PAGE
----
Justice Pending: James and Jennifer Crumbley, Parents of School Shooter, Await Verdict in Manslaughter Case!

On Tuesday, weeks after being convicted of manslaughter, James and Jennifer Crumbley, the parents of the adolescent who killed four students in the 2021 school shooting in Oxford, Michigan, are scheduled to be sentenced to prison.

Each faces a maximum of fifteen years in prison. Since their apprehension in a warehouse in Detroit shortly after the shooting, the two individuals have been incarcerated for nearly two years. Despite having been convicted separately, the parents will be sentenced jointly in a courtroom located in Oakland County.

Prosecutors requested that the judge sentence each parent to ten to fifteen years in state prison in separate sentencing memoranda, stating that the parents exhibited a “chilling lack of remorse.” The prosecution specifically noted that during multiple phone conversations, James Crumbley threatened to harm prosecuting attorney Karen McDonald. “Believe me, retribution is certain,” he stated in one, as the memo indicates.

However, parental attorneys have requested that their clients be given sentences of less than five years in prison each. The defense attorney for Jennifer Crumbley requested in a sentencing memo dated April 5 that the judge grant her client credit for the 27 months of incarceration she has already completed and permit her to be placed under house arrest “on a tether” at the attorney’s residence, where she can be supervised.

The memo states that Mrs. Crumbley would be able to “work remotely and begin to rebuild her life” without being physically present in the community. Jennifer Crumbley is “extremely distressed and remorseful” regarding the incident, according to the memo, and stated that a sentence of 29 to 57 months would be “more proportional” than the one requested by the prosecution.

James Crumbley’s defense attorney stated in a separate memorandum dated April 5 that his client had “expressed profound remorse” and sorrow for those who were impacted by the murders. He also requested that the judge impose one of the following sentences on Crumbley: 43 months in prison with credit for time served, or 28 months in prison with credit for time served, in addition to a maximum period of supervision.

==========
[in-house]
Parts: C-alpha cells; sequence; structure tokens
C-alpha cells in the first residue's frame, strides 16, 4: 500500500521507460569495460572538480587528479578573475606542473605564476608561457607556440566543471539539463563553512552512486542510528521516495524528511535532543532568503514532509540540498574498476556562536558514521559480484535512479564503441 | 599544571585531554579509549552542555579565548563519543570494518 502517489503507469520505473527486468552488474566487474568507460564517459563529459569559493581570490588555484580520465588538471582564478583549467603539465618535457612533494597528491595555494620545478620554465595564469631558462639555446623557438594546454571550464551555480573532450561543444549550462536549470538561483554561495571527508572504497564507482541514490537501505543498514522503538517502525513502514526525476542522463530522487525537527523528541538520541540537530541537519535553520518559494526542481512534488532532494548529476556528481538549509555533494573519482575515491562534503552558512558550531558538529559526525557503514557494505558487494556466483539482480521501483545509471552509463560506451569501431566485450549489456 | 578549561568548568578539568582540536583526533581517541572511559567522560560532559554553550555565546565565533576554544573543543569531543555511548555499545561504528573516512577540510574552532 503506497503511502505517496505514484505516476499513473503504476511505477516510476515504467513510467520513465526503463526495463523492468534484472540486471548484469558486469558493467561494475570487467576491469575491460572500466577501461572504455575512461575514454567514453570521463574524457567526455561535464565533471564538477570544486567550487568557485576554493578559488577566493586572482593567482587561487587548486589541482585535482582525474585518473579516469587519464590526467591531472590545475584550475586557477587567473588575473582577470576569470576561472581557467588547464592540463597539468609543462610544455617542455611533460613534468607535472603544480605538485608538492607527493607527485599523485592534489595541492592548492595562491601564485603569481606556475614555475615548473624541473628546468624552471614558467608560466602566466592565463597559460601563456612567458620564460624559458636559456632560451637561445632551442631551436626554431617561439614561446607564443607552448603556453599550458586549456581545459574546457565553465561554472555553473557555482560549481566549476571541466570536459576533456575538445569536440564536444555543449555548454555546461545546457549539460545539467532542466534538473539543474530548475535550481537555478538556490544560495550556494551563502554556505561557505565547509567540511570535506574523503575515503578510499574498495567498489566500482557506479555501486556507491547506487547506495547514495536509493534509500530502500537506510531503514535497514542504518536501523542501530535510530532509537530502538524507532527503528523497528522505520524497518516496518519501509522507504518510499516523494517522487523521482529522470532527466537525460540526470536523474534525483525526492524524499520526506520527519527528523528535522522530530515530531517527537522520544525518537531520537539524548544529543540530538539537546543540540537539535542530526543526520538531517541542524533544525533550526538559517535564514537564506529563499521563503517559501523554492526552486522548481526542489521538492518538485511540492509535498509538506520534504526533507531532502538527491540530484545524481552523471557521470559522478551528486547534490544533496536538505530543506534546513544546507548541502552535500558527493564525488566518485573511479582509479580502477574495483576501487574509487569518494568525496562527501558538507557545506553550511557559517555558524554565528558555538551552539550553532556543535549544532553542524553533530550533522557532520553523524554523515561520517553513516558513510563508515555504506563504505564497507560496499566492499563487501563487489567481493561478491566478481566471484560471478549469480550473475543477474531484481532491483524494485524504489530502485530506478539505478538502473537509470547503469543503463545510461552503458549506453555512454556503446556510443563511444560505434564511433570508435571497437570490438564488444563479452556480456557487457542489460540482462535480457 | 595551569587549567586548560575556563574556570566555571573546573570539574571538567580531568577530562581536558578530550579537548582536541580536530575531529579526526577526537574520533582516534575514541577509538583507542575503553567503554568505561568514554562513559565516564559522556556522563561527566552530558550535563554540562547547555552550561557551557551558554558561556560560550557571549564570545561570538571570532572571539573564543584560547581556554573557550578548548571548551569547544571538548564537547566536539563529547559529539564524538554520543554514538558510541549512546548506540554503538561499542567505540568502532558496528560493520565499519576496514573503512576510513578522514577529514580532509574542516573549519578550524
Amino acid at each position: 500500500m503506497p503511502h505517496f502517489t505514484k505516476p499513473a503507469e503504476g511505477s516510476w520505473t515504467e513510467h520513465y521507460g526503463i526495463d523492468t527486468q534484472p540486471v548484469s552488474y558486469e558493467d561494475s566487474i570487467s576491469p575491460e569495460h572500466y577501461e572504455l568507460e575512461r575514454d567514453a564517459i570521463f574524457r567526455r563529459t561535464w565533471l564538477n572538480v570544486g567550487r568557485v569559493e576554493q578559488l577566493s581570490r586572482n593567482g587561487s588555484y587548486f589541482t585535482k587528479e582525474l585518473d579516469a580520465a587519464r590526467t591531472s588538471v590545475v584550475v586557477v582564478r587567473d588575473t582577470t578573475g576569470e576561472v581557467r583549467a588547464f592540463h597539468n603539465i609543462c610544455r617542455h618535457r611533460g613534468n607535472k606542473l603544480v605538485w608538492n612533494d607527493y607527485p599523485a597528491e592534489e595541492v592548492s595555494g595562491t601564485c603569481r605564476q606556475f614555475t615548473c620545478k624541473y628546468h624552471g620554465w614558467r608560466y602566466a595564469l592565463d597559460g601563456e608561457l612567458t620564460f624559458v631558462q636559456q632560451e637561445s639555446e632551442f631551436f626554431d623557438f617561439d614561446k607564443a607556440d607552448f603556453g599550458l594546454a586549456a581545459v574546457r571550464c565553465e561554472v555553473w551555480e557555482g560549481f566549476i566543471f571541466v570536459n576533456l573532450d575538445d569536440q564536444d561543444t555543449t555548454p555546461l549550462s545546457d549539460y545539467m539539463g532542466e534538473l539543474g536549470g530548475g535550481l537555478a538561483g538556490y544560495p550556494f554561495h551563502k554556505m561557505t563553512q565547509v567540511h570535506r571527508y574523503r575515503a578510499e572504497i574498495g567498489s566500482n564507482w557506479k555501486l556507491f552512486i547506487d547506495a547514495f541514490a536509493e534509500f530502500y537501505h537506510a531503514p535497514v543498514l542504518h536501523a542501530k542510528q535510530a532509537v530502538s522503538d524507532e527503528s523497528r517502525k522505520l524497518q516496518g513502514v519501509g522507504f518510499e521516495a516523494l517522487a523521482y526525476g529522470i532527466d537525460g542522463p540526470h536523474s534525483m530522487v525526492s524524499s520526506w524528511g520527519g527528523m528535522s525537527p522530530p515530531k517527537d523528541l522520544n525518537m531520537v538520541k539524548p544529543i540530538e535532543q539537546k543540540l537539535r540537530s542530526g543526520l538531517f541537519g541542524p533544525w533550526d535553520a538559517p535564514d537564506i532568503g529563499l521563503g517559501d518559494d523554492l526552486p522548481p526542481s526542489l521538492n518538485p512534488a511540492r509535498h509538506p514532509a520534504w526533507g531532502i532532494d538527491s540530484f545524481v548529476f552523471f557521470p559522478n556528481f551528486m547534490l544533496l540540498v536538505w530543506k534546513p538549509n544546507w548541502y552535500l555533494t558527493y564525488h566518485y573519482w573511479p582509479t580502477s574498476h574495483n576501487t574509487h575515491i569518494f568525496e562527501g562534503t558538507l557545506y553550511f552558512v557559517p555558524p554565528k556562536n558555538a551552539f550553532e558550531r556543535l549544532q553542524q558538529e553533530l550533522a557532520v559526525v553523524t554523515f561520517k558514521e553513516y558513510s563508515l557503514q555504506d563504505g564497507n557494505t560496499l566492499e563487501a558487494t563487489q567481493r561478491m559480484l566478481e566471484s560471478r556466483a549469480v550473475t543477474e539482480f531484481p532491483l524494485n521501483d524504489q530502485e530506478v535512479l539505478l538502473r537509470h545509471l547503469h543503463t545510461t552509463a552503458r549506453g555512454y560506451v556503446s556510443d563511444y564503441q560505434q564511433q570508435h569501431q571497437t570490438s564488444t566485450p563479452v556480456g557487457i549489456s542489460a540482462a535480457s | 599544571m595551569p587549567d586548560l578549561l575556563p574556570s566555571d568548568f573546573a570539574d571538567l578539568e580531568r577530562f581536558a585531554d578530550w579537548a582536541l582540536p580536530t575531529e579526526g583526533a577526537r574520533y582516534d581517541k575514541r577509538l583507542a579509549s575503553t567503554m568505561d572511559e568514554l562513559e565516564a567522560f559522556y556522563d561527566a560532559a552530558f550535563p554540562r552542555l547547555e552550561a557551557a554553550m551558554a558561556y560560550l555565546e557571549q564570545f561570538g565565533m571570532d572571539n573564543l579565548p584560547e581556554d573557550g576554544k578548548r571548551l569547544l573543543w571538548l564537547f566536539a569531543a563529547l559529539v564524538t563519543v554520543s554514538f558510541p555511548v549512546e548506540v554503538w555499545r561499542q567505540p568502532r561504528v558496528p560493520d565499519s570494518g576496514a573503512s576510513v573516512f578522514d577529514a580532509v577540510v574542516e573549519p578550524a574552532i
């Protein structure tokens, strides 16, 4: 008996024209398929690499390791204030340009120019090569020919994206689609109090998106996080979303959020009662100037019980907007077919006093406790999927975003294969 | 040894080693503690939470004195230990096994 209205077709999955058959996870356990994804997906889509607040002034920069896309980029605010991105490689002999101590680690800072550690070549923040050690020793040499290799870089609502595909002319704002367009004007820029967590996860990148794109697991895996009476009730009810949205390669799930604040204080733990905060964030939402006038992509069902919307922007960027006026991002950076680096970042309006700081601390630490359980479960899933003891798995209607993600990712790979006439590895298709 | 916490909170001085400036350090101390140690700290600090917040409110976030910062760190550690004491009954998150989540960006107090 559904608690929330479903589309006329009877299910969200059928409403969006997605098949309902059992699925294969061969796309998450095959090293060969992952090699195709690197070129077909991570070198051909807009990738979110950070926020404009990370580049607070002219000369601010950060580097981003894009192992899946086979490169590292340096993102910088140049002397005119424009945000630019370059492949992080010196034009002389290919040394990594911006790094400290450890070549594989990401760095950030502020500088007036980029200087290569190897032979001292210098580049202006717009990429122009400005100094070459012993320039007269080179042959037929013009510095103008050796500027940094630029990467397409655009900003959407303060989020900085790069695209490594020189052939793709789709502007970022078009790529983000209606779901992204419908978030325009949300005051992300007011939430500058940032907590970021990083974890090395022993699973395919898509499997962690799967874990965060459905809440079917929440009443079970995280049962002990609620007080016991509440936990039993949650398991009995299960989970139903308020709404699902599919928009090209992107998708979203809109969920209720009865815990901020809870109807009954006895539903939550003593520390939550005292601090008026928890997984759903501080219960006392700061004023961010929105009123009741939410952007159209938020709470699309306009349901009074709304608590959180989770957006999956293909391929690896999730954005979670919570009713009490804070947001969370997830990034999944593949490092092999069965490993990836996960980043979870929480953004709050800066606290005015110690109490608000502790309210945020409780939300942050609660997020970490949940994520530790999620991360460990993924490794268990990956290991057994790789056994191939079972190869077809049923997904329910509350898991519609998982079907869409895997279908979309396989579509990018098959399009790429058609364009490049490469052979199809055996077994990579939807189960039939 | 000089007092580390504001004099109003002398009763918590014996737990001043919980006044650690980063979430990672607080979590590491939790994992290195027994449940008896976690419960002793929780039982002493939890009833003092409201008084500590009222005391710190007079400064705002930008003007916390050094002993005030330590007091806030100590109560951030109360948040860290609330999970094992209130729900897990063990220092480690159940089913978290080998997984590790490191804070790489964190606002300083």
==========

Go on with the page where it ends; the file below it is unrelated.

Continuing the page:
Additionally, the defense refuted allegations that James Crumbley had threatened the prosecuting attorney with physical injury, stating that he “at worst engaged in frustrated name calling.”

The victims and their families will be afforded the opportunity to express their perspectives on the shooting’s repercussions prior to sentencing.

A dramatic saga that has stretched the boundaries of who is accountable for a mass shooting concludes with sentencing. Prosecutors charged the parents with manslaughter despite the fact that they did not discharge the firearm, employing an innovative legal theory. This marks the initial instance in which the parents of a school shooter have been charged with offenses of this gravity.

On November 30, 2021, Ethan Crumbley, who was 15 years old at the time, opened fire at Oxford High School with a Sig Sauer 9mm firearm he had brought from home. To his credit, six students and a teacher were injured in the incident.

Days later, his parents were apprehended and charged with involuntary manslaughter in connection with their involvement in the homicides.

The Proceedings of the Trials